Delwyn said…
Hi Meri

you may be a romantic but I wouldn't deduce that from what you said to your friend. All that you said I see as a normal part of a supportive two way relationship where there is giving and taking and closeness. I don't know what it was he experienced...

keep you ideals - they are very real to me...

happy days
Tracy said…
Shoot for the pie in the sky, Meri! We only get this one trip, at this particular time... So continue to seek your ideal while still enjoying life. You might have to go through some pits until you find the peach ;o) One who can be your best friend and romantic partner is a wonderful match. I feel this way about my husband and myself, and feel very lucky. I hope sparks fly for you, and that you also find the sweet contentment and joy a partnership can bring. :o)
Reya Mellicker said…
This is so sad, beautiful, though.

My ex husband never made me a cup of tea when I was sad - but - he was the world's biggest narcissist so what did I expect.

And though Jake could never give me a backrub, he was all those things you describe in the post. Maybe it's more about partnership that marriage that you're writing about?
Bee said…
I couldn't read this without inserting my marriage into it -- almost in a checklist kind of way. Do we share this? Are we missing that?

I think that whether a person wants to hold out for more or settle for less has a lot to do with their comfort-level with being alone, in addition to other pragmatic considerations. (As a separate, but related, question: Do you feel more or less afraid as you grow older?)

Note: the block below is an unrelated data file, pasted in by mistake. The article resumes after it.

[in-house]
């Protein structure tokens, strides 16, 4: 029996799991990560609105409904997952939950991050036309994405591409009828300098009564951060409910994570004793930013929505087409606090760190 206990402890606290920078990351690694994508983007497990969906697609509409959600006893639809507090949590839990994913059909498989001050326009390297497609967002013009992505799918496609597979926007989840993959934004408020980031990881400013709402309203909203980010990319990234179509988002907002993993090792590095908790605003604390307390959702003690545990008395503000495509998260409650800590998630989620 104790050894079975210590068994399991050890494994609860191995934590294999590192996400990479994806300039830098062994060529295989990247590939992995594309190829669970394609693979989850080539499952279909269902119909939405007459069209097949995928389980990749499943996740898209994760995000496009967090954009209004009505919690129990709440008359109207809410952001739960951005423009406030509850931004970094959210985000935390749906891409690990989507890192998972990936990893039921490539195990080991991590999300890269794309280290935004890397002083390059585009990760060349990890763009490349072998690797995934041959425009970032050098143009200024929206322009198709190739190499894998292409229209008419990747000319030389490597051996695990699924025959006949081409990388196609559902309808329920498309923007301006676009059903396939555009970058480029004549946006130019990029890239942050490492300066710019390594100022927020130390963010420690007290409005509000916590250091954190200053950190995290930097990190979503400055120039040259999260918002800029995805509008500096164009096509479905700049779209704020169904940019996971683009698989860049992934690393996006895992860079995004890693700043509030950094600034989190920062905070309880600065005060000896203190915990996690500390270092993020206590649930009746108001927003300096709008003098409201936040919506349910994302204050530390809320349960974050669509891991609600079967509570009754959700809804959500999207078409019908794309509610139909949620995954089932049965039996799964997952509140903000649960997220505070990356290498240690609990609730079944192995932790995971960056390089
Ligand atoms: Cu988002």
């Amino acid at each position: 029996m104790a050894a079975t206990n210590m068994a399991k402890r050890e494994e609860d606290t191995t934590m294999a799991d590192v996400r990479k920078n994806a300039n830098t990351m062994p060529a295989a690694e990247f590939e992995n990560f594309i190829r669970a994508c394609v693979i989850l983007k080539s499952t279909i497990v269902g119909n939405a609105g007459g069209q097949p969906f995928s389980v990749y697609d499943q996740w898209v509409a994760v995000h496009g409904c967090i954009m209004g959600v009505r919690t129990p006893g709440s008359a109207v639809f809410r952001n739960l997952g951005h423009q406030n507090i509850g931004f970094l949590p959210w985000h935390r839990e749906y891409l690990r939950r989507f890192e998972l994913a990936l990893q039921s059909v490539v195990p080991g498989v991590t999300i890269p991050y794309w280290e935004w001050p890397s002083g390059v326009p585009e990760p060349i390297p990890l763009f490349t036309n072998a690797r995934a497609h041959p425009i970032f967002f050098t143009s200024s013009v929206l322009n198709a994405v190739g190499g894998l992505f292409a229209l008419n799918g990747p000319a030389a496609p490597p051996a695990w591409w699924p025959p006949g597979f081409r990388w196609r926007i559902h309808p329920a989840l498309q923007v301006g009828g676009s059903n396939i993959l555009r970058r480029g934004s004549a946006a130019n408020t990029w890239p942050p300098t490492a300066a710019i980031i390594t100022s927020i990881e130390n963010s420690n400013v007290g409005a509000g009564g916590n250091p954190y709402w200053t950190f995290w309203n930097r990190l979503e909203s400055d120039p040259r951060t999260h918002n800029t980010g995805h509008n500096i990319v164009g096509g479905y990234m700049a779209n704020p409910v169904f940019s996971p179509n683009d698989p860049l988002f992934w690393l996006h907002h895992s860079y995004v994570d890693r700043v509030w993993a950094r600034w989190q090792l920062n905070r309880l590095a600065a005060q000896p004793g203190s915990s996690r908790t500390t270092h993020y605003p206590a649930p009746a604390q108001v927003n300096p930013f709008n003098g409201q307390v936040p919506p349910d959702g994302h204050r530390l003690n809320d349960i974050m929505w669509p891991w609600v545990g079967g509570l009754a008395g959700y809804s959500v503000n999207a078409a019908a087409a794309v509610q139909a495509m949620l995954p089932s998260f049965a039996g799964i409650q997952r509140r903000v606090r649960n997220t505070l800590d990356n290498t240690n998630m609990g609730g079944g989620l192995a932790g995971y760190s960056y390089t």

Deirdra Doan said…
Hold on to the the dream that is as real! You are seeing the unseen real..and sometimes those in the now have lost their know the way and will apprehend it when you see it.

My marriage is so wonderful and real...but it took holding on for both of us to come to such a beautiful place as we are in now...
poefusion said…
Hopeless romantic... but, that's a good thing I think. Settling? Blah. I say search for your adventure and see where it takes you. Have a great night.
Relyn Lawson said…
It's real. The only illusion is that it's easy.

There's nothing hopeless about being a romantic.

And. Pragmatism should never be the trump card. Ever.
julochka said…
i don't think the real thing is an illusion, but it also doesn't come along every day. i know that i stopped believing in it and settled when i married my starter husband, tho' i knew we had friendship but not great love. when the real thing comes along, the Great Love, you'll know it's worth waiting for and you'll recognize it almost instantly.

i feel a little sorry for your friend, both because of his divorce and because he doesn't believe. we owe ourselves more than that in life.


p.s. i'm finally catching up after a long summer of not doing my blog rounds. sorry if you'd given up on me! :-)
Unknown said…
This post took my breath away, G had a rough night last night...most of it spent in the ER. Just seeing that pic of us made my cry.